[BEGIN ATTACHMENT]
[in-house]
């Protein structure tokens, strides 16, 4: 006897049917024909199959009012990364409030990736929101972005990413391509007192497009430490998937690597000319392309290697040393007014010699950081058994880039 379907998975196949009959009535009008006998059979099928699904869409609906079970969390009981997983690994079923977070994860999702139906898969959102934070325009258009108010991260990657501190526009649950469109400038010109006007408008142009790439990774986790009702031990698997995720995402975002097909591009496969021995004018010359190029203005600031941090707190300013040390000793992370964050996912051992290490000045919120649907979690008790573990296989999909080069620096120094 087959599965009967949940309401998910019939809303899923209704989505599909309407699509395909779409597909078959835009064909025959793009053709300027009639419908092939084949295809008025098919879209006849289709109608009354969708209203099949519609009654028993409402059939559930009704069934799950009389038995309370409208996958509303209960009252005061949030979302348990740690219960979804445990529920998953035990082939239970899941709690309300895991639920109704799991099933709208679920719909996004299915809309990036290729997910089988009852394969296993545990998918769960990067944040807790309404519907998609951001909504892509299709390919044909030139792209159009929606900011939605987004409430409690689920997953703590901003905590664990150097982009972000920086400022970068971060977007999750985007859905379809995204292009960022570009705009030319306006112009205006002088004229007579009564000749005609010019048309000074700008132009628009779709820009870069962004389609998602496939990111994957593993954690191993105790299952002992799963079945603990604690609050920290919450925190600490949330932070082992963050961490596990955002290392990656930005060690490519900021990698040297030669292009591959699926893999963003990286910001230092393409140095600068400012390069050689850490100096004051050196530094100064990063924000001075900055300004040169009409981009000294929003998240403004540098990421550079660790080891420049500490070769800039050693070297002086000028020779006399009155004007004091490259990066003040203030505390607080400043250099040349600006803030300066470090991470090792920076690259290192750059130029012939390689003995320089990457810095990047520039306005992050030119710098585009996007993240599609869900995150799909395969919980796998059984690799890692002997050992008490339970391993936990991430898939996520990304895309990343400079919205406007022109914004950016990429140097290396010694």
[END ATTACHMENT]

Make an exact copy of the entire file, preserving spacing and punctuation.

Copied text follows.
[in-house]
């Protein structure tokens, strides 16, 4: 006897049917024909199959009012990364409030990736929101972005990413391509007192497009430490998937690597000319392309290697040393007014010699950081058994880039 379907998975196949009959009535009008006998059979099928699904869409609906079970969390009981997983690994079923977070994860999702139906898969959102934070325009258009108010991260990657501190526009649950469109400038010109006007408008142009790439990774986790009702031990698997995720995402975002097909591009496969021995004018010359190029203005600031941090707190300013040390000793992370964050996912051992290490000045919120649907979690008790573990296989999909080069620096120094 087959599965009967949940309401998910019939809303899923209704989505599909309407699509395909779409597909078959835009064909025959793009053709300027009639419908092939084949295809008025098919879209006849289709109608009354969708209203099949519609009654028993409402059939559930009704069934799950009389038995309370409208996958509303209960009252005061949030979302348990740690219960979804445990529920998953035990082939239970899941709690309300895991639920109704799991099933709208679920719909996004299915809309990036290729997910089988009852394969296993545990998918769960990067944040807790309404519907998609951001909504892509299709390919044909030139792209159009929606900011939605987004409430409690689920997953703590901003905590664990150097982009972000920086400022970068971060977007999750985007859905379809995204292009960022570009705009030319306006112009205006002088004229007579009564000749005609010019048309000074700008132009628009779709820009870069962004389609998602496939990111994957593993954690191993105790299952002992799963079945603990604690609050920290919450925190600490949330932070082992963050961490596990955002290392990656930005060690490519900021990698040297030669292009591959699926893999963003990286910001230092393409140095600068400012390069050689850490100096004051050196530094100064990063924000001075900055300004040169009409981009000294929003998240403004540098990421550079660790080891420049500490070769800039050693070297002086000028020779006399009155004007004091490259990066003040203030505390607080400043250099040349600006803030300066470090991470090792920076690259290192750059130029012939390689003995320089990457810095990047520039306005992050030119710098585009996007993240599609869900995150799909395969919980796998059984690799890692002997050992008490339970391993936990991430898939996520990304895309990343400079919205406007022109914004950016990429140097290396010694």